House, Senate advance bills requiring hands-free phones for drivers
(Photo illustration by Kathie Obradovich/Iowa Capital Dispatch. Capitol dome photo by Getty Images)
Iowa lawmakers and public safety advocates who have been working for years to ban the use of handheld phones and other devices behind the wheel expressed hope Wednesday that this is the year to get a bill to the governor’s desk.
Both the Iowa House and Senate are working on bills that would prohibit any handheld use of phones or other devices while driving, with some exceptions for people in certain jobs such as emergency workers or police.
Senate File 330, introduced last year, never reached the Senate floor. It sailed through a subcommittee Wednesday with no opposition.
Sen. Waylon Brown, R-Osage, was optimistic. “You know, I’m passionate about this issue. As chair of the Transportation Committee, I am fully committed to hopefully seeing this cross the finish line this year,” he said.
Capt. Mark Stein of the Iowa State Patrol told a Senate subcommittee Wednesday that 354 vehicle crashes had been attributed to distracted driving in 2021, including six fatalities, 29 injuries and $4 million in damages.
Iowa’s current law bans some device uses such as sending text messages behind the wheel. It allows a driver to use a handheld device for some other purposes, such as navigation or phone calls. But lawmakers, many of whom spend hours each week behind the wheel, have been reluctant in recent years to pass more restrictive legislation.
Stein and other law officers said the existing law is difficult to enforce. “When we see someone driving down the road with a device in their hand, are they texting? What are they doing? They can claim they’re doing something else, that they weren’t actually texting. It makes it challenging to enforce the laws that are already in the books,” Stein said.
The Senate bill would create a $45 scheduled fine and moving violation if drivers are caught with a cell phone or electronic device in their hands while the vehicle is moving. Penalties would increase to $500 if the violator was involved in an accident or $1,000 if the accident caused a death. Drivers could still use hands-free, voice activated devices or those integrated into the vehicle.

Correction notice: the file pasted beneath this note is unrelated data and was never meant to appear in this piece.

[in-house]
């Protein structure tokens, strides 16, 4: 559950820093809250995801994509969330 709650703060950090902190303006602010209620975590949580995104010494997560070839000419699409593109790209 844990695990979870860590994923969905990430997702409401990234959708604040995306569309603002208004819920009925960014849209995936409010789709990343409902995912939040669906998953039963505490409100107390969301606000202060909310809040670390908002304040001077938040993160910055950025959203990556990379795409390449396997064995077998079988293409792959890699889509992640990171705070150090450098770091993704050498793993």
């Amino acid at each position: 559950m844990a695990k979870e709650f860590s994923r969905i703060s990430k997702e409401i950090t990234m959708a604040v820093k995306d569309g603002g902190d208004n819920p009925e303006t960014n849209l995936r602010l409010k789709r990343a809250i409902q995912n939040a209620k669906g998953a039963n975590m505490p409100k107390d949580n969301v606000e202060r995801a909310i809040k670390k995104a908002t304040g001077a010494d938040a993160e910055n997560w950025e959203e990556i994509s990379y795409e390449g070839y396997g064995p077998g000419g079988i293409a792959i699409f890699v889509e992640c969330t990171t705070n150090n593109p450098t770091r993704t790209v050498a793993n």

The bill includes a list of exceptions for specific job-related activities, including police and emergency workers, utility and transit workers and others.
A similar bill, House File 392, which passed the House Transportation Committee on Tuesday, raises the scheduled fine to $100.
House advances bill limited to school, work zones
However, lawmakers on Wednesday advanced a separate bill, House Study Bill 561, that bans the use of handheld devices only in school zones or road construction zones. Rep. Brent Siegrist, R-Council Bluffs, who chaired the subcommittee, said he “probably shouldn’t call it Plan B,” noting the more expansive bill received strong support in committee. “This was just another idea,” he said.
Most of the lobbyists for law enforcement, the insurance industry and others who spoke during the subcommittee said they preferred the full ban on handheld devices for drivers. Most also suggested they would accept the more limited bill if the other didn’t pass.
Rep. Dennis Cohoon, D-Burlington, said he supported banning the devices in school or work zones as “common sense.” He questioned whether the more expansive bill would pass the House.
“We’ve continued to move forward and probably will reach the point of where we’re (passing) hands-free legislation, but I don’t know that’s going to go any further than yesterday at the committee. I’m not sure,” he said.
Advocates said they weren’t giving up on a hands-free law.
Susan Daemen, a lobbyist for the Iowa State Sheriffs’ & Deputies’ Association, told lawmakers she had been working on this issue for a decade.
“You know, I’ve been lobbying a long time. I don’t know how much longer I’ll be lobbying but I will lobby this issue until Iowa does it,” she said.
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